Horton, Oliver Martin.

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Horton, Oliver Martin,

Horton, Oliver Martin, born 09-12-1912. in Raleigh Wake County, North Carolina, too Robert Lee Horton, 1867–1941 and his wife Clyde Holloway Horton, 1873–1934. He had one sister Lillian Myatt Horton Ammons, 1901–1978 and one brother Robert Lee Horton, who died three years old in 1910. Oliver had enlisted in the United States Army. Served during World War II. Horton had the rank of Major. His military occupation or specialty was Commander. Service number assignment was O-322703. Attached to 101st Airborne Division, 506th Parachute Infantry Regiment.


He became the Commanding Officer of the 3rd Battalion, with the 101st Airborne Division , 506th Parachute Infantry Regiment Band of Brothers. After a heavy training on mountain Currahee his regiment was transferred to England. The regiment was initially formed at Camp Toccoa, Georgia in 1942 where it earned its nickname, “Currahees”, after Currahee Mountain which is located inside the boundaries of the camp. Paratroopers in training ran from Camp Toccoa up Currahee Mountain and back, memorialized in the HBO series, 506 Band of Brothers.  They who jumped into France in the early morning hours on D-Day, June 6, 1944,  Like almost all paratroop units, the 506th was widely scattered during the Mission Albany night drop on the morning of D-Day. The most famous action for the 506th on D-Day was the Brécourt Manor Assault led by then 1st Lieutenant Richard Winters. 

  Although promised they would be in battle for just 3 days, the 506th did not return to England for 33 days, participating in the battle for Carentan where Lieutenant-Colonel, 502 company, 101st Airborne Division Robert Cole 

  deserved his medal of honor. Before he received this medal he was shot by a German sniper in Best Holland in September 1944. Of about 2,000 men who jumped into France, 231 were killed in action, 183 were missing or POWs, and 569 were wounded — about 50% casualties for the Normandy campaign. On September 17, 1944 a 2nd combat jump into Holland, for Operation Market Garden under command of General Maxwell Taylor  The airborne component of Operation Market Garden, Operation Market was composed of American units (82nd Airborne Division under command of Lieutenant General James Maurice “Slim Jim” Gavin,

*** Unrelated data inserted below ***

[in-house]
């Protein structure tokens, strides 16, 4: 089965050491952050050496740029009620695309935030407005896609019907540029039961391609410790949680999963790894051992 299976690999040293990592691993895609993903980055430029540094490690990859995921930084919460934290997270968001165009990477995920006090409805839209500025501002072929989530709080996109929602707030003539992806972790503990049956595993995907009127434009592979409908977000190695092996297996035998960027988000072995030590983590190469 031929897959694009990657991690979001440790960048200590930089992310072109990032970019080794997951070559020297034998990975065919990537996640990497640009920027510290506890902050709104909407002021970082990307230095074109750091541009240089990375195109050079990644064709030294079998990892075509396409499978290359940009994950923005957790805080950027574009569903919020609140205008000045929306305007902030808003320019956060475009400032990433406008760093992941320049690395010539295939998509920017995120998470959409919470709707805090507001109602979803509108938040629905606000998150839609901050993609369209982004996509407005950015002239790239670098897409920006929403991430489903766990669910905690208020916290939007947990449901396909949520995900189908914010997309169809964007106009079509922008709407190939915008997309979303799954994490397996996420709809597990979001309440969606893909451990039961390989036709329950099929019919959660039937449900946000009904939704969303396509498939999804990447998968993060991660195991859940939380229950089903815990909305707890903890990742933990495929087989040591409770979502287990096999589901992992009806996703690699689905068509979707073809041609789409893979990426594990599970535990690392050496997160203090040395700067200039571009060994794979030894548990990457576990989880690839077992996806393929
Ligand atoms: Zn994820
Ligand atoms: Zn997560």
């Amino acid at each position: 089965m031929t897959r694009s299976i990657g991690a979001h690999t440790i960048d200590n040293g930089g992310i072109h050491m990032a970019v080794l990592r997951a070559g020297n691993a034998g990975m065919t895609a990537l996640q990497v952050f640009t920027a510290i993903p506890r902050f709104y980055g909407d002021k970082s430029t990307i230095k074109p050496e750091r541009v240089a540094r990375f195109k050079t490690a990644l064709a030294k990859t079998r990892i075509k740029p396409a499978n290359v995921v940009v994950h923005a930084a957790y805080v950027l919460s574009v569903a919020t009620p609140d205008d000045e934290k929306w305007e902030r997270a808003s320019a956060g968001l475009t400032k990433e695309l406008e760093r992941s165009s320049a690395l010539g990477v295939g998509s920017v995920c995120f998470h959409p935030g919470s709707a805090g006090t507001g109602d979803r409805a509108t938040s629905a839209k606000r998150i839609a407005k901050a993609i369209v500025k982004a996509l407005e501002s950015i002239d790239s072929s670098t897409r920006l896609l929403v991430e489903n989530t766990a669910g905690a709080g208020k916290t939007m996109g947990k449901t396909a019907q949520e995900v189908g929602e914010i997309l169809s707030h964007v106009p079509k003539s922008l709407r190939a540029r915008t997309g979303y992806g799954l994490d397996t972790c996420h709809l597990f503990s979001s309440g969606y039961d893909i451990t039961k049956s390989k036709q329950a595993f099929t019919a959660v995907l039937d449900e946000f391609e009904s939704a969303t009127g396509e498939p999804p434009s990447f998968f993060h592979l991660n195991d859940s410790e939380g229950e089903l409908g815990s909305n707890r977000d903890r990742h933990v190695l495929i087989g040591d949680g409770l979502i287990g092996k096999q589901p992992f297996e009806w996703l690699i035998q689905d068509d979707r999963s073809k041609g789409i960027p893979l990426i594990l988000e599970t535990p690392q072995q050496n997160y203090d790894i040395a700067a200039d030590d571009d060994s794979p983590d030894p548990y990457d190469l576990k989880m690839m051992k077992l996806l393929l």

the 101st Airborne Division, and the IX Troop Carrier Command , under the command of Major General Lewis Hyde Brereton, British units (1st Airborne Division  under command of Major General Frederick Arthur Montague “Boy” Browning ) and Polish units (1st Independent Parachute Brigade  under command of Brigadier General Stanisław Sosabowski  . Browning died at Menabilly, age 68, on 14-03-1965. at the mansion that inspired his wife’s novel Rebecca. The airborne units were dropped near several key bridges along the axis of advance of the ground forces, Operation Garden, with the objective of capturing the bridges intact in order to allow a deep penetration into the German occupied Netherlands and to capture the key bridge crossing the River Rhine at Arnhem.

The 101st Airborne was assigned five bridges just north of the German defensive lines northwest of Eindhoven. The parachute drop was in daylight resulting in well targeted and controlled drops into the designated drop zones. The 101st captured all but one bridge, the one at Son which was destroyed with explosives by the German defenders as the airborne units approached the bridge. The ground forces of British XXX Corps linked up with elements of the 101st Airborne on the second day of operations but the advance of the ground forces was further delayed while engineers erected a Bailey Bridge at Son replacing the destroyed bridge. XXX Corps  under command of Lieutenant General Brian Horrocks  then continued its advance into the 82nd Airborne area of operations where it was halted just shy of Arnhem due to German counterattacks along the length of the deep penetration. Horrocks died on 04-01-1985, at the age of 89 in Chichester, West Sussex, England.

The 101st Airborne continued to support XXX Corps advance during the remainder of Operation Market Garden with several running battles over the next several days.

Death and burial ground of Horton, Oliver Martin.


Horton, above walking through my hometown Eindhoven, was killed in action, on 05-10-1944, age 31, during the battle of Opheusden, Holland … Major Oliver M Horton was fatally wounded in the morning of 05-10-1944 by German mortar fire while walking along the railroad tracks near the Linge Canal at the south end of the town Opheusden.

“As we were preparing to pull back from the pillbox, Horton arrived and asked where we thought where we were going,” remember Staff Sergeant Mario “Hank” DiCarlo. “I respectfully replied that there was now heavy machine-gun fire coming down the tracks and that we would be surrounded and killed if we stayed a minute longer. I couldn’t believe it when the major stepped out from behind the bunker and was struck in the midsection by one of the machine-guns that I’d just warned him about! We laid Horton down on the protected side of the blockhouse; there was nothing on earth we could do for him and he died a few minutes later. I looked at my watch and it said 10:20 hrs. ”Shortly afterwards, a jeep from B/326 collected Horton’s body and took it to the regimental aid station at the local Dorpschool (local village school) in Zetten at the Kerkstraat (Churchstreet). Mario “Hank” Di Carlo survived the war and died age 87, in the hospice of Keystone House  in Wyndmoor. A bridge in Opheusden is dedicated to Major Oliver Horton.


Major Oliver Martin Horton is buried on the American War Cemetery Margraten in the Netherlands, Plot G-Row 1-Grave 11.

Oliver Norton is buried at Plot G Row 1 Grave 11, Netherlands American Cemetery, Margraten, Netherlands


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